The Daily Star, Oneonta, NY - otsego county news, delaware county news, oneonta news, oneonta sports


July 21, 2009

Exploration of space more vital than ever

Forty years after the world watched Neil Armstrong take those historic first steps on the moon, space exploration has never been more important.

I’m too young to remember the space race or the long-awaited, much-hyped moon landing on July 20, 1969.

But, as a kid growing up in the ’70s, I experienced the afterglow. In the wake of that one giant leap, there was a sense of excitement and optimism about where we could go and what we might discover.

I was captivated by the idea of space, both real and fictional.

I saw “Star Wars” and wondered if people would be zooming around in spaceships in my lifetime. The summer I was 9, I clipped photos taken by the Pioneer and Voyager probes of Jupiter and Saturn out of Time magazine and glued them onto typing paper to make my own space book. I watched “Star Trek” re-runs with my dad and imagined myself beaming from place to place.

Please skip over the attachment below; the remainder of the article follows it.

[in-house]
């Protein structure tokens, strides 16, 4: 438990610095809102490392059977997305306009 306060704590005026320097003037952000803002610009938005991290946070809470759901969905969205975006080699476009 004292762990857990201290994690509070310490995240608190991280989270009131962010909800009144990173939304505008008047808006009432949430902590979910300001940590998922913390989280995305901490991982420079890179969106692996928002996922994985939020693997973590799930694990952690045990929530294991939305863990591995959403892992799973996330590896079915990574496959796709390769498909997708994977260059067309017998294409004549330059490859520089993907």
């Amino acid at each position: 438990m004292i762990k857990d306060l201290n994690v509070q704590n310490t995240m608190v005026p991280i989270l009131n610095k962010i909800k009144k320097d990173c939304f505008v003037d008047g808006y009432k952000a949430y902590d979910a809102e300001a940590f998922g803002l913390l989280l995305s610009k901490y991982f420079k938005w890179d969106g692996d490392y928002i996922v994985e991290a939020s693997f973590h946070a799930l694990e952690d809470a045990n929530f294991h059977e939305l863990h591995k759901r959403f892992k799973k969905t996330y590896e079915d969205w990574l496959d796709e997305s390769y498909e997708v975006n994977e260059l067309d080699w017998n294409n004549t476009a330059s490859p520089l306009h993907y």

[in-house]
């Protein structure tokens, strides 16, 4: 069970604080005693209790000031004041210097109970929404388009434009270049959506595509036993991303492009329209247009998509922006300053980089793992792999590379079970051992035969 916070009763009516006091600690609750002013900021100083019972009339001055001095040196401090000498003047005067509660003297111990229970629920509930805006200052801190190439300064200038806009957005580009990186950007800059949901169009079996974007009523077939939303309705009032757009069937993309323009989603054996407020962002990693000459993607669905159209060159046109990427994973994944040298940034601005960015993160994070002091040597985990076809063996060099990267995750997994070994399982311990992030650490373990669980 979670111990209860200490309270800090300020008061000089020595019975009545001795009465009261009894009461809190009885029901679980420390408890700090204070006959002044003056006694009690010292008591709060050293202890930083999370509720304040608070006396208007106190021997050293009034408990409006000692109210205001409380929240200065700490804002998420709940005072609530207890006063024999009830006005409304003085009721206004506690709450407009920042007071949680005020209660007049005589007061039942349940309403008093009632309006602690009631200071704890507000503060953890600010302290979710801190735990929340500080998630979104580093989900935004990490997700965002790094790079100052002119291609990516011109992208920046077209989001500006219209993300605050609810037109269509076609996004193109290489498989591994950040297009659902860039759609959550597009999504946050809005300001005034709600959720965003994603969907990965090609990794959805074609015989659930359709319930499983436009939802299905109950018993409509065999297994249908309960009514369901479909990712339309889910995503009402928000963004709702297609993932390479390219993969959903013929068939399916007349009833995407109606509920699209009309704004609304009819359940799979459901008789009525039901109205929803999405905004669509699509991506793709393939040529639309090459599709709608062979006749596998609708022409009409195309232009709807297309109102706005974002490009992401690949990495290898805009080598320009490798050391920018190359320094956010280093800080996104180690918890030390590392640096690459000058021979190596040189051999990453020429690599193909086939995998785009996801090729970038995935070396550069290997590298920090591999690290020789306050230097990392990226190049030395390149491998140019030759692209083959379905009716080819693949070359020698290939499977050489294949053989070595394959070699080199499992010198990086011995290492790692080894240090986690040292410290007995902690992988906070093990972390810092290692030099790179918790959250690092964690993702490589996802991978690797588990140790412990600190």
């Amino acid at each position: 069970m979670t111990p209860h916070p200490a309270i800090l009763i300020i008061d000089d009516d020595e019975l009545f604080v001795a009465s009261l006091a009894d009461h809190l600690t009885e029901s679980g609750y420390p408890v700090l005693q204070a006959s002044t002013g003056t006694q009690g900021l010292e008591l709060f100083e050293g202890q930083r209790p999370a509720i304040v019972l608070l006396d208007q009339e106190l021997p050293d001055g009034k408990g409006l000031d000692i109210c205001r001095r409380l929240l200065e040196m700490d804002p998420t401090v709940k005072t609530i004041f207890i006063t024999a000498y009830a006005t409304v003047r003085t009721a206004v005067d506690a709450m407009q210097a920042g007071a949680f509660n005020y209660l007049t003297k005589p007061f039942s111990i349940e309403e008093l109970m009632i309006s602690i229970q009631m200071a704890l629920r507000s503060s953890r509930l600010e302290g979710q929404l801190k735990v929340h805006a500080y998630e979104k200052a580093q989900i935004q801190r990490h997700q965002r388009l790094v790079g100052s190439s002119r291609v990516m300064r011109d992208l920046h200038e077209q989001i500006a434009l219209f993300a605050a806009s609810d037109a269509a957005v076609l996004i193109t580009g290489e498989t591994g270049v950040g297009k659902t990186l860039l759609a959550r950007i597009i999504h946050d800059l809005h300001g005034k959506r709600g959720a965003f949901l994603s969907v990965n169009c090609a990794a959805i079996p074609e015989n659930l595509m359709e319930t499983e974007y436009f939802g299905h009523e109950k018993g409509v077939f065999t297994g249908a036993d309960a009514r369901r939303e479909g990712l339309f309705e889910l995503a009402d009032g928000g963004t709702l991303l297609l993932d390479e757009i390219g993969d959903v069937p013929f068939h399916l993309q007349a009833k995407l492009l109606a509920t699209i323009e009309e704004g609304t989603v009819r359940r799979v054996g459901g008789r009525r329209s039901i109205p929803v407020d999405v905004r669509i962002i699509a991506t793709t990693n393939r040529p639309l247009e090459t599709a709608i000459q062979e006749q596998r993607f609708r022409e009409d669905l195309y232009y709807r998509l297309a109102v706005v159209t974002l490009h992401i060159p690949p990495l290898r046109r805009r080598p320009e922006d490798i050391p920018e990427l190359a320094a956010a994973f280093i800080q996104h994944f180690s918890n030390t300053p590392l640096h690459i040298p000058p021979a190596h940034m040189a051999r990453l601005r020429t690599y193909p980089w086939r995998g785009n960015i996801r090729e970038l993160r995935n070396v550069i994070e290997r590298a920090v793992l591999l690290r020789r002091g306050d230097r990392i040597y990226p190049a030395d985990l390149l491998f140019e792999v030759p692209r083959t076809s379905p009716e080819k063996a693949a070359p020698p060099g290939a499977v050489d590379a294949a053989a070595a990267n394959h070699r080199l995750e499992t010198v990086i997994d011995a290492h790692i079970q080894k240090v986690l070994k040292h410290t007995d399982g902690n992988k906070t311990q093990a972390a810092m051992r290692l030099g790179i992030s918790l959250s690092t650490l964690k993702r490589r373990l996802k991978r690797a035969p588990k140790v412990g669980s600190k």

Three decades later, I’m still imagining. Though we haven’t been back to the moon since December 1972, we’ve accomplished some pretty amazing things through the space program, starting with the transition from Cold War rivalry to today’s International Space Station, where astronauts and cosmonauts not only co-exist but collaborate on projects that once existed only in science fiction books.

In our daily lives, Americans have benefited tremendously from technology developed for the space industry. Think of the cell phones, satellite radio and GPS gadgets that we use every day, or the live TV broadcasts from around the world that we take for granted.

None of this would be possible if we didn’t have the technology to launch satellites and keep them in orbit.

Satellite remote sensing technology also helps fishermen locate fish and firefighters find and map forest fires.

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